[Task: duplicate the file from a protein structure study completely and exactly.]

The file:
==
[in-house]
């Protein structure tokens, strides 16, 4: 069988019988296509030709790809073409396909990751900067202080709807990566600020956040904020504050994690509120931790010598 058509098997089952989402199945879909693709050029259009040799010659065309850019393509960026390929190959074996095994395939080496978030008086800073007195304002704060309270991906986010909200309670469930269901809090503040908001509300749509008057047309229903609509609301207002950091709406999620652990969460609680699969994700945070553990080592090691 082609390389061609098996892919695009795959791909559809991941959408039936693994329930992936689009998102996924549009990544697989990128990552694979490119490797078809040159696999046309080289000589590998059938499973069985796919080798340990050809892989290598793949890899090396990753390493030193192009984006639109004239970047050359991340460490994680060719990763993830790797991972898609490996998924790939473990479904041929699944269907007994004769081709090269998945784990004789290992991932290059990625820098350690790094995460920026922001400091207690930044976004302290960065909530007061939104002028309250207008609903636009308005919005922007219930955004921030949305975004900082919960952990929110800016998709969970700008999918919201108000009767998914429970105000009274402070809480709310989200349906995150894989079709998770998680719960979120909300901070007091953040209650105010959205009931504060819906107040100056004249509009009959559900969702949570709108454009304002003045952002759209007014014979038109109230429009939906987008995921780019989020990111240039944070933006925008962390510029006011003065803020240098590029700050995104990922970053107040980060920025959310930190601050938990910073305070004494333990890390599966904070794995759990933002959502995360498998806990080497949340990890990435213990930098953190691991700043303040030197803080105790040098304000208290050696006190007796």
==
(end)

[in-house]
């Protein structure tokens, strides 16, 4: 069988019988296509030709790809073409396909990751900067202080709807990566600020956040904020504050994690509120931790010598 058509098997089952989402199945879909693709050029259009040799010659065309850019393509960026390929190959074996095994395939080496978030008086800073007195304002704060309270991906986010909200309670469930269901809090503040908001509300749509008057047309229903609509609301207002950091709406999620652990969460609680699969994700945070553990080592090691 082609390389061609098996892919695009795959791909559809991941959408039936693994329930992936689009998102996924549009990544697989990128990552694979490119490797078809040159696999046309080289000589590998059938499973069985796919080798340990050809892989290598793949890899090396990753390493030193192009984006639109004239970047050359991340460490994680060719990763993830790797991972898609490996998924790939473990479904041929699944269907007994004769081709090269998945784990004789290992991932290059990625820098350690790094995460920026922001400091207690930044976004302290960065909530007061939104002028309250207008609903636009308005919005922007219930955004921030949305975004900082919960952990929110800016998709969970700008999918919201108000009767998914429970105000009274402070809480709310989200349906995150894989079709998770998680719960979120909300901070007091953040209650105010959205009931504060819906107040100056004249509009009959559900969702949570709108454009304002003045952002759209007014014979038109109230429009939906987008995921780019989020990111240039944070933006925008962390510029006011003065803020240098590029700050995104990922970053107040980060920025959310930190601050938990910073305070004494333990890390599966904070794995759990933002959502995360498998806990080497949340990890990435213990930098953190691991700043303040030197803080105790040098304000208290050696006190007796």